This plays out within states, too. California, by county, is true blue along the coast (even San Diego and Orange Counties now vote Democratic much of the time (Romney did carry Orange Co. in 2012). But the Central Valley and remote Northeast is as red as Alabama. 

Here in Oregon, it's much the same. The Willamette Valley, which includes Salem, Portland, and Eugene, has a disproportionate share of the state's population, and is reliably not only Democratic, but Progressive Democratic. But much of the rest of the state is Trump territory. 

This divide was not always so apparent, and I'm not really sure where it will lead us. If a mostly urban, Center/Progressive majority obtains a demographic lock on the presidency, and ultimately the Congress as well, as would seem likely given this trend, will the states that no longer ever elect a Democratic senator or governor, and the regions of "blue states" that always vote counter to the majority in their states, become permanently disenchanted with the workings of our small-r republican system? 

Or, will there be some tectonic shift? The implosion of the Republican party and emergence of a split on issues that leads to a new division, one which may not be so geographically polarized? I submit no one really knows the answers to these questions, but one thing is for sure: we are living through times that will transform politics in America. 

Hopefully just in time so that our politics can start addressing the policy issues that are suffering from unsustainable neglect as a result of our current polarization and paralysis. 

11 October 2016

Trump and narcissistic alexithymia

David Brooks wrote an article for the Times today, in which he goes beyond the commonplace observation that Trump displays narcissistic personality disorder to say, specifically, that he displays narcissistic alexithymia (a condition where the person is incapable of recognizing, identifying, or describing emotions in himself, and often has physical responses in place of emotional reactions). I'd never heard the term. 

In Buddhism, even its most secular form, it is a fundamental practice to meditate on lovingkindness (metta or maitri) and compassion (karuna) towards not only people (or other beings) we like or feel love for but also towards "difficult" people or even enemies. This is a very important and liberating practice, which need not be in any way supernatural. I point this out only by way of saying, well and good to feel sympathy towards Trump, as a fellow human being who apparently is indeed mentally ill. But we have to recognize another element of wisdom, which is equanimity. (Upekkha). This is recognition that we cannot generally control the actions of others, but must act in ways that reduce harm. Here we have a mentally ill man who has aggressively put himself forward as a candidate for a job where he could do almost immeasurable harm to our nation and the world. We, as conscientious citizens, whatever our philosophy or religion, owe it to our compatriots and fellow citizens of the world to stop this menace cold. 

Which, fortunately, appears to be what is happening. 

07 October 2016

Musing on epistemology

I was watching the 2 hour Nova episode about how humanity spread "out of Africa" throughout the globe, starting about 100,000 years ago, and I got to thinking about something. We behold a vast panoply of cultural wealth and sound reasons to marvel at the diversity and ingenuity of the human race in all of its various manifestations. We accept the beliefs of others as reflecting their perspective, and if we're smart, we recognize that our own cultural biases, and vested interests, sometimes blind us to realities that others have perceived better.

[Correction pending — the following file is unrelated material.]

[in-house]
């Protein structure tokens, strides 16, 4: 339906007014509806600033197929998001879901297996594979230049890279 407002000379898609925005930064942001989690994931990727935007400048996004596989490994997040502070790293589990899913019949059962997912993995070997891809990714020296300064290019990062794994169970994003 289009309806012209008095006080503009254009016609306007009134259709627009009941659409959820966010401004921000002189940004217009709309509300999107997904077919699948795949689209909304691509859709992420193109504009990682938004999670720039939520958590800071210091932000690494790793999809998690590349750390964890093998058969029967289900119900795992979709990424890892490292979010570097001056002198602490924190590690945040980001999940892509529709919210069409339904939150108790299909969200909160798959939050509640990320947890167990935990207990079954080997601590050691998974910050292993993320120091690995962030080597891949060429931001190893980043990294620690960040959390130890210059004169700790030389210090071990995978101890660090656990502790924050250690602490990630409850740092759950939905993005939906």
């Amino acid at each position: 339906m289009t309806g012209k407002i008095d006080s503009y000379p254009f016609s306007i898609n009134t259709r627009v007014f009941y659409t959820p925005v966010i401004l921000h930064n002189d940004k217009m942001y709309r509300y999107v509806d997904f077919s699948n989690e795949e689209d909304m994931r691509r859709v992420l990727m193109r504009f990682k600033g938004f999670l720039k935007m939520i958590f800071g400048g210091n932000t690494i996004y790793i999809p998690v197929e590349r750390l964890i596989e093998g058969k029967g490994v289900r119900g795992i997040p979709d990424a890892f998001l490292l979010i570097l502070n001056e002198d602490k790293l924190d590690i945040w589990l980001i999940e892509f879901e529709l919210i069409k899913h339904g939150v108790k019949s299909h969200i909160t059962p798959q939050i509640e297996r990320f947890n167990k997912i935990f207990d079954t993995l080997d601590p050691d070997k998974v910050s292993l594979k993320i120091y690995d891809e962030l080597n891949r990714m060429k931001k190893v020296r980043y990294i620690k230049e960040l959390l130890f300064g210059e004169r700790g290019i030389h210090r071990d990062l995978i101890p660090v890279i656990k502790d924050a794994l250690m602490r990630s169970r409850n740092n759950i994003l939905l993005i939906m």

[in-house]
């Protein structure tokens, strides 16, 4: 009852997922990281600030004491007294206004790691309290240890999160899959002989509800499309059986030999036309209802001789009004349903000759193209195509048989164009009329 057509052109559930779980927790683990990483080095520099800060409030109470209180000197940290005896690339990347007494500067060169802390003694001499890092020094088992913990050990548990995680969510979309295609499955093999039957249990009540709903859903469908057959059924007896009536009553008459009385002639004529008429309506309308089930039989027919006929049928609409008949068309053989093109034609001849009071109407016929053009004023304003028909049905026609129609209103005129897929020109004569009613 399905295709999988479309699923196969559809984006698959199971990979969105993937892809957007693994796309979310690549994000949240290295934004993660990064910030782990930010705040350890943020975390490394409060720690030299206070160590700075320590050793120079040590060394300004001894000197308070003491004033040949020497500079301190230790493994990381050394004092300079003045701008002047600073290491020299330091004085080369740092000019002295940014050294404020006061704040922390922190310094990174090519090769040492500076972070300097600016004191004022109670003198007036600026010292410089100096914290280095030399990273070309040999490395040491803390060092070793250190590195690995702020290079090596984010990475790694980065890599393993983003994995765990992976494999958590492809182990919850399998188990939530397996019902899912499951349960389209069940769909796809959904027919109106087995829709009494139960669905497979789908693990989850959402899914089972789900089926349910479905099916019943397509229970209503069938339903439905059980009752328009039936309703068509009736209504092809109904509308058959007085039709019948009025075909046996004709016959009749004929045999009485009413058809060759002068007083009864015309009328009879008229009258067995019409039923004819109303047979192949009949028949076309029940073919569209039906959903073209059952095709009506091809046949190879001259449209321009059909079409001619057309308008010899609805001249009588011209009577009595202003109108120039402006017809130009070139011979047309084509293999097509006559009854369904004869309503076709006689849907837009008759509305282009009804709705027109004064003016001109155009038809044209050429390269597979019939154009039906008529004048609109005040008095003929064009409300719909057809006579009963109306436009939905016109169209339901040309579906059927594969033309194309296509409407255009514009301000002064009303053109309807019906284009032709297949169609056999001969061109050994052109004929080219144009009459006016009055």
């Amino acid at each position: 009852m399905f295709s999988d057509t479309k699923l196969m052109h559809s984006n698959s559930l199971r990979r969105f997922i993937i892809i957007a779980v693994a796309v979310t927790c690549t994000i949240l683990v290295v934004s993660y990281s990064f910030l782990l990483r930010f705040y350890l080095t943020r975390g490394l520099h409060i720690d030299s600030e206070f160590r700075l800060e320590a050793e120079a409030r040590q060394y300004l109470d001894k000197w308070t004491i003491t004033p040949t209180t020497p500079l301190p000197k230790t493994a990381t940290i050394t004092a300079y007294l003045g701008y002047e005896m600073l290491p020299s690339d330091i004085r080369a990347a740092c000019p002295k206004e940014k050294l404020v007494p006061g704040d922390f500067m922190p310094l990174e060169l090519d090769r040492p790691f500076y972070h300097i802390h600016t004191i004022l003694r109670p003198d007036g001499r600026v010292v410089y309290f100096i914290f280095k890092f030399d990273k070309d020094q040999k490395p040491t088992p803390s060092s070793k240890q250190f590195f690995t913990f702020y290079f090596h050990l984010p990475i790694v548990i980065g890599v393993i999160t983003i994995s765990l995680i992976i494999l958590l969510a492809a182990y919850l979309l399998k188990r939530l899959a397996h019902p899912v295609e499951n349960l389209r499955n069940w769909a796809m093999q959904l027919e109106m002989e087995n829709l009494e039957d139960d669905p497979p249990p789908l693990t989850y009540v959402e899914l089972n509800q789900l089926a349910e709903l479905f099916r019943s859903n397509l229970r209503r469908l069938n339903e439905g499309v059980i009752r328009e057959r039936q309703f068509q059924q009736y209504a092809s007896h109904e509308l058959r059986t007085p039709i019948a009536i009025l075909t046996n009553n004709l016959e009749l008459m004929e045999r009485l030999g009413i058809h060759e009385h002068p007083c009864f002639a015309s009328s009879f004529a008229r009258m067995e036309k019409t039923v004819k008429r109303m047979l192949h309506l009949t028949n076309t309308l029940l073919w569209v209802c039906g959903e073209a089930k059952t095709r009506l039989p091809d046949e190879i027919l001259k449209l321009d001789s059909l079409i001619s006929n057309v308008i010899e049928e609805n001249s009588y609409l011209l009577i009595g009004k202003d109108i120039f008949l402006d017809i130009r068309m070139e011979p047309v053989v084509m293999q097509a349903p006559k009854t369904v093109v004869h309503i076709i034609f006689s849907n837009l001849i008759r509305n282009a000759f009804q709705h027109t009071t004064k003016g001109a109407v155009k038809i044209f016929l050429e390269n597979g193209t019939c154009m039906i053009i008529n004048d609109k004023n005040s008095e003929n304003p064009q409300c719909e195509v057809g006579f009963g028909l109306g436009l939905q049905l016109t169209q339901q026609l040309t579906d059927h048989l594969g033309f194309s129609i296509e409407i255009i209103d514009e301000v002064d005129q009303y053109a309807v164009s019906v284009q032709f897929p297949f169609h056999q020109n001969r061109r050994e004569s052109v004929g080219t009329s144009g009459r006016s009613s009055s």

But having said that, I think it's important to recognize, even to celebrate the fact that there actually is a long arc of increased knowledge about the World ("universe"), and increased understanding of how to make human life, and even the life of other beings with whom we share our planet, easier, more fruitful, less violent, more productive.

So when people make truth claims based on ancient books or the cultural traditions of other cultures that simply contradict the results of long, and difficult examination of reality through the proven empirical methods of scientific investigation, I say, they should be politely, but firmly, told that they are full of shit. The world was not created in six days 6000 years ago. It's just not true. Aliens did not build the pyramids. The Great Spirit did not create the world. Native Americans have not "always been here" in America. These things are just not true, and the overwhelming weight of evidence shows that.

Respect for others, celebration of the richness and beauty of our cultural heritage, yes. But reliance on stories as a basis for our understanding of the way the world really is… no. 


04 October 2016

Trump's Taxes

This contrast should say all you need to know about Trump's taxes. He's a real estate mogul, so he can write of tens of millions of dollars he lost in scammy business schemes, money mostly owed to other people which through various shenanigans he didn't have to pay back but didn't have to report as income later either (like everyone else). Who, because of special provisions just for real estate moguls, can write off the damage and depreciation to millions and millions of dollars of property while ordinary middle class property owners trying to make a few bucks off a rental property, say, are strictly limited in what they can deduct. While ordinary middle class people struggling to pay back massive student loan debt can write off no more than a measly $2500 a year in interest payments; they have to just cough up the rest. The tax system is extractive and efficient against ordinary people but is RIGGED in favor of people like Trump.

But what is his "fix?" To LOWER taxes for himself and his ilk and cut government services for everyone else. Everyone who pays for it, in other words.

There's a word for people who fall for cons like this (and it's pretty much the same con as all Republicans are working on us):